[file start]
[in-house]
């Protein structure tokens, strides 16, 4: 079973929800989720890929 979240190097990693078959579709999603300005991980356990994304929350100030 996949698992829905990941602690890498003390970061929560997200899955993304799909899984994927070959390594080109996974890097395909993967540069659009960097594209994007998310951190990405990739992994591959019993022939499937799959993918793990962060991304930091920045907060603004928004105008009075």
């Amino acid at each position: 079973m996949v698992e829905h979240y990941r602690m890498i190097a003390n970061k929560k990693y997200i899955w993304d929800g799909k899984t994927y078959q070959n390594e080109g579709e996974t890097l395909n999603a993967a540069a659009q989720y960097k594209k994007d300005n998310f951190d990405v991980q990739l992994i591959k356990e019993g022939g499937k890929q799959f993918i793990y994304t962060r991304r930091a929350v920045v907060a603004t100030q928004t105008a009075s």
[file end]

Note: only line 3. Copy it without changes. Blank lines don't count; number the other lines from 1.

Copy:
């Amino acid at each position: 079973m996949v698992e829905h979240y990941r602690m890498i190097a003390n970061k929560k990693y997200i899955w993304d929800g799909k899984t994927y078959q070959n390594e080109g579709e996974t890097l395909n999603a993967a540069a659009q989720y960097k594209k994007d300005n998310f951190d990405v991980q990739l992994i591959k356990e019993g022939g499937k890929q799959f993918i793990y994304t962060r991304r930091a929350v920045v907060a603004t100030q928004t105008a009075s």